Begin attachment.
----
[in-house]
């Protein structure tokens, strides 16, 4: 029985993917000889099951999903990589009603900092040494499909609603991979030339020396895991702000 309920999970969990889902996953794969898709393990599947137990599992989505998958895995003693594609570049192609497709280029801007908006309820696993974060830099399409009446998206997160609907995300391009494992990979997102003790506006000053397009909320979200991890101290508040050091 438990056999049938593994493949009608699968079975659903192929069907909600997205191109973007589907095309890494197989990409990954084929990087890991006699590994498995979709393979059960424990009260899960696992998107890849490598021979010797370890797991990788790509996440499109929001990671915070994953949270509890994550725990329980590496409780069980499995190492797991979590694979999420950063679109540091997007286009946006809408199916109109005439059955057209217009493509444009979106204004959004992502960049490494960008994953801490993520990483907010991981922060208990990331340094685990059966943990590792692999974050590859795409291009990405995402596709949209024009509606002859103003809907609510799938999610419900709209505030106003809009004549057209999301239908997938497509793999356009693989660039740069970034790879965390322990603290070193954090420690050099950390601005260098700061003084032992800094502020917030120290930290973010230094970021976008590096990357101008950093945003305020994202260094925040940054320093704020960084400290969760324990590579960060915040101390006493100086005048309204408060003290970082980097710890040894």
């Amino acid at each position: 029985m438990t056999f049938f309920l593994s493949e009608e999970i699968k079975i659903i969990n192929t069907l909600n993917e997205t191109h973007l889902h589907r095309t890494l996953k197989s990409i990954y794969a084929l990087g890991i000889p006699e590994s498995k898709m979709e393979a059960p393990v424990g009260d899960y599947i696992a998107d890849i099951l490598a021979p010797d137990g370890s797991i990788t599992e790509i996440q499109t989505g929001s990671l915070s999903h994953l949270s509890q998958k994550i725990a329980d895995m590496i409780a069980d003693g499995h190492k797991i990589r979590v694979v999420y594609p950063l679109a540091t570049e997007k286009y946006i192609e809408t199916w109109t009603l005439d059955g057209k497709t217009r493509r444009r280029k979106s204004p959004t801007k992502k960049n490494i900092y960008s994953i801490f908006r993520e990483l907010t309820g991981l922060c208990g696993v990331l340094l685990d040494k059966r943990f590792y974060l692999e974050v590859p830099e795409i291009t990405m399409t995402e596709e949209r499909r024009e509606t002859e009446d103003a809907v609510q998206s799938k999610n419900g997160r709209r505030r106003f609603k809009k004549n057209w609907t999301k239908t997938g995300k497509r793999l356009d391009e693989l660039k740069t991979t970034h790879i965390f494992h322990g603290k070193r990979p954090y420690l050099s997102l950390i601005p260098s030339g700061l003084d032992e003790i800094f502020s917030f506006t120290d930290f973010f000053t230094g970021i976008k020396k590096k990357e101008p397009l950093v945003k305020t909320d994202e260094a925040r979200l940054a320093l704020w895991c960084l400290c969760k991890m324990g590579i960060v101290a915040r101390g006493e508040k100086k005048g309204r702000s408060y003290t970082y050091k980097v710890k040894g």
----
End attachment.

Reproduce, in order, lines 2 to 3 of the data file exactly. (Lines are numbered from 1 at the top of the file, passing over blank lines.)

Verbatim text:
């Protein structure tokens, strides 16, 4: 029985993917000889099951999903990589009603900092040494499909609603991979030339020396895991702000 309920999970969990889902996953794969898709393990599947137990599992989505998958895995003693594609570049192609497709280029801007908006309820696993974060830099399409009446998206997160609907995300391009494992990979997102003790506006000053397009909320979200991890101290508040050091 438990056999049938593994493949009608699968079975659903192929069907909600997205191109973007589907095309890494197989990409990954084929990087890991006699590994498995979709393979059960424990009260899960696992998107890849490598021979010797370890797991990788790509996440499109929001990671915070994953949270509890994550725990329980590496409780069980499995190492797991979590694979999420950063679109540091997007286009946006809408199916109109005439059955057209217009493509444009979106204004959004992502960049490494960008994953801490993520990483907010991981922060208990990331340094685990059966943990590792692999974050590859795409291009990405995402596709949209024009509606002859103003809907609510799938999610419900709209505030106003809009004549057209999301239908997938497509793999356009693989660039740069970034790879965390322990603290070193954090420690050099950390601005260098700061003084032992800094502020917030120290930290973010230094970021976008590096990357101008950093945003305020994202260094925040940054320093704020960084400290969760324990590579960060915040101390006493100086005048309204408060003290970082980097710890040894």
């Amino acid at each position: 029985m438990t056999f049938f309920l593994s493949e009608e999970i699968k079975i659903i969990n192929t069907l909600n993917e997205t191109h973007l889902h589907r095309t890494l996953k197989s990409i990954y794969a084929l990087g890991i000889p006699e590994s498995k898709m979709e393979a059960p393990v424990g009260d899960y599947i696992a998107d890849i099951l490598a021979p010797d137990g370890s797991i990788t599992e790509i996440q499109t989505g929001s990671l915070s999903h994953l949270s509890q998958k994550i725990a329980d895995m590496i409780a069980d003693g499995h190492k797991i990589r979590v694979v999420y594609p950063l679109a540091t570049e997007k286009y946006i192609e809408t199916w109109t009603l005439d059955g057209k497709t217009r493509r444009r280029k979106s204004p959004t801007k992502k960049n490494i900092y960008s994953i801490f908006r993520e990483l907010t309820g991981l922060c208990g696993v990331l340094l685990d040494k059966r943990f590792y974060l692999e974050v590859p830099e795409i291009t990405m399409t995402e596709e949209r499909r024009e509606t002859e009446d103003a809907v609510q998206s799938k999610n419900g997160r709209r505030r106003f609603k809009k004549n057209w609907t999301k239908t997938g995300k497509r793999l356009d391009e693989l660039k740069t991979t970034h790879i965390f494992h322990g603290k070193r990979p954090y420690l050099s997102l950390i601005p260098s030339g700061l003084d032992e003790i800094f502020s917030f506006t120290d930290f973010f000053t230094g970021i976008k020396k590096k990357e101008p397009l950093v945003k305020t909320d994202e260094a925040r979200l940054a320093l704020w895991c960084l400290c969760k991890m324990g590579i960060v101290a915040r101390g006493e508040k100086k005048g309204r702000s408060y003290t970082y050091k980097v710890k040894g």